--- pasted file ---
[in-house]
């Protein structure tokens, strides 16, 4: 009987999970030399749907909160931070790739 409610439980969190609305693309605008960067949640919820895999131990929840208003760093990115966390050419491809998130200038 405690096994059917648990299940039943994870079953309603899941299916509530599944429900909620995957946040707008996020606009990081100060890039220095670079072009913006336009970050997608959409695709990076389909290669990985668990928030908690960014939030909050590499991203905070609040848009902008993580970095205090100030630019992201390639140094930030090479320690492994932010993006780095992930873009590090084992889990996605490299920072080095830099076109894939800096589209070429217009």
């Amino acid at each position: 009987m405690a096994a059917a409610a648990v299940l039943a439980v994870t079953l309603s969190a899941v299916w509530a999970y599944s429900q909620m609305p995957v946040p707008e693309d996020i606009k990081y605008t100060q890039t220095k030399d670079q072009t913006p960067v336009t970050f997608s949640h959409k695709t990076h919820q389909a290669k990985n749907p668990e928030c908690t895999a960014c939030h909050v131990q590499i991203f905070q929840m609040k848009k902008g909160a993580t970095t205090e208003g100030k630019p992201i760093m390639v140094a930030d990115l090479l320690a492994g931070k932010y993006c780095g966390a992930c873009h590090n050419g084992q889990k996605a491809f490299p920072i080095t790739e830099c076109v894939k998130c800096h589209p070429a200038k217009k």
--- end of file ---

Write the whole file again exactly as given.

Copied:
[in-house]
């Protein structure tokens, strides 16, 4: 009987999970030399749907909160931070790739 409610439980969190609305693309605008960067949640919820895999131990929840208003760093990115966390050419491809998130200038 405690096994059917648990299940039943994870079953309603899941299916509530599944429900909620995957946040707008996020606009990081100060890039220095670079072009913006336009970050997608959409695709990076389909290669990985668990928030908690960014939030909050590499991203905070609040848009902008993580970095205090100030630019992201390639140094930030090479320690492994932010993006780095992930873009590090084992889990996605490299920072080095830099076109894939800096589209070429217009």
């Amino acid at each position: 009987m405690a096994a059917a409610a648990v299940l039943a439980v994870t079953l309603s969190a899941v299916w509530a999970y599944s429900q909620m609305p995957v946040p707008e693309d996020i606009k990081y605008t100060q890039t220095k030399d670079q072009t913006p960067v336009t970050f997608s949640h959409k695709t990076h919820q389909a290669k990985n749907p668990e928030c908690t895999a960014c939030h909050v131990q590499i991203f905070q929840m609040k848009k902008g909160a993580t970095t205090e208003g100030k630019p992201i760093m390639v140094a930030d990115l090479l320690a492994g931070k932010y993006c780095g966390a992930c873009h590090n050419g084992q889990k996605a491809f490299p920072i080095t790739e830099c076109v894939k998130c800096h589209p070429a200038k217009k």